By Jim Schutze
By Rachel Watts
By Lauren Drewes Daniels
By Anna Merlan
By Lee Escobedo
By Eric Nicholson
The scripture inscribed on his stationery offers some indication of just how sacredly immigration attorney John Wheat Gibson takes his calling:
Cursed is the man who withholds justice from the alien, the fatherless, or the widow. -- Deuteronomy 27:19
It also should have been Immigration and Naturalization Service District Director William Harrington's first clue that he was not dealing with any ordinary advocate. For the past several months, they have been engaged in a pissing match of international proportions over the fate of seven Yugoslav immigrants -- six of them ethnic Albanians -- who are seeking political asylum in the United States.
Gibson claims his clients were first persecuted by Yugoslavian Serbs in their native Montenegro (a tiny republic that, together with Serbia, makes up what's left of Yugoslavia) and are now being persecuted by the U.S. government through their illegal detention in the Dallas County jail. Harrington claims the Yugoslavs entered this country illegally; he wants them deported.
Gibson, who has worked zealously on behalf of refugee groups since beginning his Dallas immigration practice in 1986, seems at times unrestrained by the normal professional courtesies attorneys extend one another. Though seemingly meek with graying hair and silver glasses, he has little compunction about blaspheming a judge, calling INS attorneys fascists, or whipping up the media and human-rights groups into an empathetic froth so they, too, will come to the defense of his clients.
During the Kosovo war, American bombs killed thousands of Yugoslavs, argues Gibson. "Because the bombing was in support of Pan-Albanian nationalism, my clients came here seeking asylum, and Bill Clinton puts them in jail," he says.
Gibson began his campaign to free them last November after customs officials at Dallas-Fort Worth International Airport arrested the seven. Six ethnic Albanians (a man, his wife, their 3-year-old boy, and three women) and one female Serbo-Croatian -- all of them Muslim -- purchased bogus Slovenian passports in Montenegro from the "Albanian Mafia," Gibson says. Together they flew from Montenegro to Budapest to Paris to Mexico City, and then on November 8 attempted to enter this country in Dallas. Instead, they were "strapped in irons," Gibson says, and incarcerated in the Dallas County jail pending deportation hearings.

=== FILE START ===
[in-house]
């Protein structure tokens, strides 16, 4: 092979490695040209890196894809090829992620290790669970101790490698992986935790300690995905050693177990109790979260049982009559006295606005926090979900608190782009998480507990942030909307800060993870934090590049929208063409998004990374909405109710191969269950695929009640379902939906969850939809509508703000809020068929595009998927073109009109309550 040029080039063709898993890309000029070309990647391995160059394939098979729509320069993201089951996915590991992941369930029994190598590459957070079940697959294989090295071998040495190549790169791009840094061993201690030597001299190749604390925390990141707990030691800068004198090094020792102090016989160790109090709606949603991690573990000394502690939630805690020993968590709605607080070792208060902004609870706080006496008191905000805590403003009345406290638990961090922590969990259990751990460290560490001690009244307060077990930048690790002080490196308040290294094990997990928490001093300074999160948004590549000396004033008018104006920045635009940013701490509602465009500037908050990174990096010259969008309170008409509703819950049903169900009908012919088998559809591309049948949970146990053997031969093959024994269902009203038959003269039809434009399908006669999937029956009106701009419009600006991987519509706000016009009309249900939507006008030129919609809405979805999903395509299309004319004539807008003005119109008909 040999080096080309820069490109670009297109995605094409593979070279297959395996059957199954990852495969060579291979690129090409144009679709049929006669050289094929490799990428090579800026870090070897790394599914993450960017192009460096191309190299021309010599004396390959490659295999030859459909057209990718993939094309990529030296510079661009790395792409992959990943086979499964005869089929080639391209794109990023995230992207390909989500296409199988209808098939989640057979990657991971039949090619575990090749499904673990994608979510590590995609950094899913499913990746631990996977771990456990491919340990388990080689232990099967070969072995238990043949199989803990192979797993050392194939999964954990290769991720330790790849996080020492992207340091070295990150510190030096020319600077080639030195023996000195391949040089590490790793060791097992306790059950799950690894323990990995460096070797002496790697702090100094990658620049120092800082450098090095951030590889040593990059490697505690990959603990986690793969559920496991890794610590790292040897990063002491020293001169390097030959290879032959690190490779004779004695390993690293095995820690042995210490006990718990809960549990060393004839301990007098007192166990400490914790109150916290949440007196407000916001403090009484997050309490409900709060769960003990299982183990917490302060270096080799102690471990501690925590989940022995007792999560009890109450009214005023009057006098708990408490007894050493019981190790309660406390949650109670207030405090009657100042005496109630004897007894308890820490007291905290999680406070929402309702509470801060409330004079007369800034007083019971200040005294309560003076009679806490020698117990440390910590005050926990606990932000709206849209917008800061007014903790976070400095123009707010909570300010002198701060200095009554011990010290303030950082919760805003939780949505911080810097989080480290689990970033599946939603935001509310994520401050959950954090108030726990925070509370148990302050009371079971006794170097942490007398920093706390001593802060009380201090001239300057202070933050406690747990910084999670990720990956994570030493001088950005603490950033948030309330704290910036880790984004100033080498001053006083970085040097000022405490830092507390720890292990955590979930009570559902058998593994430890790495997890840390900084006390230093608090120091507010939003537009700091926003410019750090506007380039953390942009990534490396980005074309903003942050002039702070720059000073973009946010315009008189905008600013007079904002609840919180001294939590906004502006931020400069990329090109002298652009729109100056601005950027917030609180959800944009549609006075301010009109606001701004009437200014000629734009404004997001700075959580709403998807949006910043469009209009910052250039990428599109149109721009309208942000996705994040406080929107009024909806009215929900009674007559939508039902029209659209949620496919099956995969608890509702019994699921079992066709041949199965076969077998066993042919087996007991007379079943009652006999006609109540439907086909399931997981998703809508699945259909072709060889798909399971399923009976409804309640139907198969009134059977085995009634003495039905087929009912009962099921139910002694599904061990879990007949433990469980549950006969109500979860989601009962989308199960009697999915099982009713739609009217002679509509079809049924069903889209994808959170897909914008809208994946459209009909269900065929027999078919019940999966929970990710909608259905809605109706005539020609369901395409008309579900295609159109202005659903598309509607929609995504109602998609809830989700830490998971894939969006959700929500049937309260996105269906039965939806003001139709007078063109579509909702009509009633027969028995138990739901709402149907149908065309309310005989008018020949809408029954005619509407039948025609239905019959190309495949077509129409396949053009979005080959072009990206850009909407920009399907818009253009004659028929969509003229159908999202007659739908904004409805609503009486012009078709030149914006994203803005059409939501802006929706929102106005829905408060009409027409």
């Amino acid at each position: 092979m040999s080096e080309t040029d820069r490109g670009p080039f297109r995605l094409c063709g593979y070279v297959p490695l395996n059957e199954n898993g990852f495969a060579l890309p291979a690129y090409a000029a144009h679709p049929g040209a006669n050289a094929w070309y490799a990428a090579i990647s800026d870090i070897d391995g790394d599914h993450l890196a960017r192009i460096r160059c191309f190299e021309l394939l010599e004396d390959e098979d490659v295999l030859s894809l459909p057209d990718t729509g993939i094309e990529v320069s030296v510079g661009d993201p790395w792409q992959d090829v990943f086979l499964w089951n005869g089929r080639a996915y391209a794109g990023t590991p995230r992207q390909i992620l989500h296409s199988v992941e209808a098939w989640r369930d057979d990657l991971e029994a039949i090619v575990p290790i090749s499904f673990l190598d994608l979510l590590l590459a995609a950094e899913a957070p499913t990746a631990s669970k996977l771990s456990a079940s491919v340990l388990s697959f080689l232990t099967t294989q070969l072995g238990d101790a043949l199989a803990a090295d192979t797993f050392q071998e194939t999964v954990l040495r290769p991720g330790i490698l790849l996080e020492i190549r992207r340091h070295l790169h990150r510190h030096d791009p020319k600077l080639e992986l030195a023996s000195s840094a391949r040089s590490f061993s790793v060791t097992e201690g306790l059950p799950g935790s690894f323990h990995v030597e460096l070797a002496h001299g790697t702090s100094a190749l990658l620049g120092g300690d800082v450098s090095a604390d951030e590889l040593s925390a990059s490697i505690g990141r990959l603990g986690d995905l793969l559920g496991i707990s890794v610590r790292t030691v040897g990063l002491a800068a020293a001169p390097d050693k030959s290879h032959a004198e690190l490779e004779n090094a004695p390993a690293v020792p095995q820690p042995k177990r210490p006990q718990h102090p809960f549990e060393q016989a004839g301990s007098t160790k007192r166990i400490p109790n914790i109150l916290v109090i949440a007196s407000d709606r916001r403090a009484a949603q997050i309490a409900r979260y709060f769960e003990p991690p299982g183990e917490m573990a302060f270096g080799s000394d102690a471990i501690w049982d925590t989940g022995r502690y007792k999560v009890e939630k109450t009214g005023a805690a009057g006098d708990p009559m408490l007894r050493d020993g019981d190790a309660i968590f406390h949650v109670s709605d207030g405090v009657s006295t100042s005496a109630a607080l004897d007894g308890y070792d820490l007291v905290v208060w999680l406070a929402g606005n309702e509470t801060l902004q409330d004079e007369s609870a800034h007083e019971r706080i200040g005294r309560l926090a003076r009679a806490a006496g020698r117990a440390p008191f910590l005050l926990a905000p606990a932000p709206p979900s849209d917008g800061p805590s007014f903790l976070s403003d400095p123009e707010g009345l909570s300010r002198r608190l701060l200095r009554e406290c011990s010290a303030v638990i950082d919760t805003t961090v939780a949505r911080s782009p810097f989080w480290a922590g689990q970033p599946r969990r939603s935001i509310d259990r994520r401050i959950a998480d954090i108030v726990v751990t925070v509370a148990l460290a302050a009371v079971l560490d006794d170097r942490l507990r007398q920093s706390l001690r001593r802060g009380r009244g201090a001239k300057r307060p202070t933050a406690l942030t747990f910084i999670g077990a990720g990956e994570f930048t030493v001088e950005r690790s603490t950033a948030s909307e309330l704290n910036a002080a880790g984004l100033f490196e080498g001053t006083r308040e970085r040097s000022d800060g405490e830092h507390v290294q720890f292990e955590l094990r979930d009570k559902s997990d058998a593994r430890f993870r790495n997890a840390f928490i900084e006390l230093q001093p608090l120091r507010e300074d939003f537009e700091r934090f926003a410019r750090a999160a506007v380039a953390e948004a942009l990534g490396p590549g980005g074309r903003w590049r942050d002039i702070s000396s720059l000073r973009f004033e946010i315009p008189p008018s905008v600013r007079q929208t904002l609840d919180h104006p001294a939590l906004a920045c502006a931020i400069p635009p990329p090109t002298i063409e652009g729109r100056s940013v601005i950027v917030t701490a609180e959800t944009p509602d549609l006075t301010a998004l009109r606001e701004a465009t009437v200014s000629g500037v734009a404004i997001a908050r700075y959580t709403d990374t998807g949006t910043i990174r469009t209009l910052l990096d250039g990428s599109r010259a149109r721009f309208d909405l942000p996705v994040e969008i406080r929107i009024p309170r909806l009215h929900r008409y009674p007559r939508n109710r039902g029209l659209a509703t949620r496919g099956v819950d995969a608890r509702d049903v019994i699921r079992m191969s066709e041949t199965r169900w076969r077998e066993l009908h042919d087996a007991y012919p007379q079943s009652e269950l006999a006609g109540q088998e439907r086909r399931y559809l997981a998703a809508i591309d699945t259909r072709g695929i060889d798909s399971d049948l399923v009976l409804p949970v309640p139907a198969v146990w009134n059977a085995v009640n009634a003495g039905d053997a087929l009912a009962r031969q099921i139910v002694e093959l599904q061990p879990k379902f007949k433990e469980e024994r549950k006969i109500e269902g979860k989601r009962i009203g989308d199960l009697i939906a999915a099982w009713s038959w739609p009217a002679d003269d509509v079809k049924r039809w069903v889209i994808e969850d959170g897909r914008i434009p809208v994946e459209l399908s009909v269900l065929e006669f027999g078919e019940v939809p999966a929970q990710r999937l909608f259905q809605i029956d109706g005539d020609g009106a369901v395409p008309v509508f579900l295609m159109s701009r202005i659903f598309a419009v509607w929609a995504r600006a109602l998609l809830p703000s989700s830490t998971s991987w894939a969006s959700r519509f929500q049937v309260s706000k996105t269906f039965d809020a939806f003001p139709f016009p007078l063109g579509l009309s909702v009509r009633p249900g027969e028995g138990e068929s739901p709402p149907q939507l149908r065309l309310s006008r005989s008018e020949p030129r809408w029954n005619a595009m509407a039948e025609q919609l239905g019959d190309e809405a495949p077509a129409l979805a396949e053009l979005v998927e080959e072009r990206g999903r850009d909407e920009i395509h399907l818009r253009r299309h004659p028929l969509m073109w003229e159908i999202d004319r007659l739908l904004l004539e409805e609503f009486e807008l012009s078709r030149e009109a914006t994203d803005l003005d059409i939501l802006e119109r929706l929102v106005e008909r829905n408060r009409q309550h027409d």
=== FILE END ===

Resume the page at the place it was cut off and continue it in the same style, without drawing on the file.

The INS took the 3-year-old boy "screaming" from his mother's side and placed him in a foster home. No one there spoke Albanian, and he was permitted to see his parents only once in court. "Otherwise he was treated well," Gibson says.
Instead of allowing the adults to apply for a full-blown asylum hearing, local INS agents tried to expedite their removal on November 15 by sending them through an abbreviated deportation procedure. "It's a Draconian proceeding established by fascist government lawyers under the 1996 Immigration Act," says Gibson. As part of that procedure, Dallas Immigration Judges Dietrick Sims and Cary Copeland conducted a "credible fear interview." But unlike an asylum hearing, Gibson was prohibited by law from doing anything other than monitoring the proceedings and consulting with his clients. He could offer no testimony, cross-examine no witnesses, make no arguments on his clients' behalf. Appeal rights were limited as well.
Both judges ruled that none of the Yugoslavs had a "credible fear" of being persecuted for their ethnicity or religion, and all were ordered deported back to Montenegro. Judge Copeland based his decision, in part, on his "understanding" that there were NATO troops in Montenegro, which is not the case. "He got it confused with Macedonia," Gibson says.
The judge, however, was more accurate in his assessment of the political climate in Montenegro. Although Serbia dominates Montenegro, stationing its troops there, Montenegro is more pro-Western than Serbia, and maintains better relations with the United States. "[The ethnic Albanians'] position would not be ideal," says Bogdan Ivanisevic, a researcher on Yugoslavia with Human Rights Watch, an international human-rights organization. "However, there is a significant level of ethnic tolerance in the republic, which is quite a unique case for the region."
On November 22, the day before the INS planned to deport the Yugoslavs, Gibson went to federal court and convinced Judge Jerry Buchmeyer to temporarily block their removal. In the meantime, Gibson convinced INS attorneys that the immigration service was wrong to expedite the removal of his clients and should have given them the right to apply for a full asylum hearing. The victory was an empty one: INS still refused to release them from custody.
That is, until Gibson shamed them into submission -- or so he says. He contacted Amnesty International, Human Rights Watch, and the United Nations High Commissioner on Refugees, hoping they would, in turn, put pressure on the INS to release the Yugoslavs from jail. He drummed up media interest as well, particularly from reporter Bill Brown of WFAA-TV Channel 8 who, in mid-November, broadcast the saga of Mujo Mehovic, his wife, and their 3-year-old son.
According to Gibson, Mehovic had fled from Serbian soldiers who sought to draft him and other ethnic Albanians to fight against the Albanians in Kosovo. After being beaten for his refusal, Mehovic went into hiding, living in a cave for the next four months. Soldiers would eventually burn the inside of his home, rendering it uninhabitable. His wife and new baby were forced to hide in a barn on her parents' farm. By coming to America they hoped to find refuge, but instead were jailed and separated from their young son for nearly a month.
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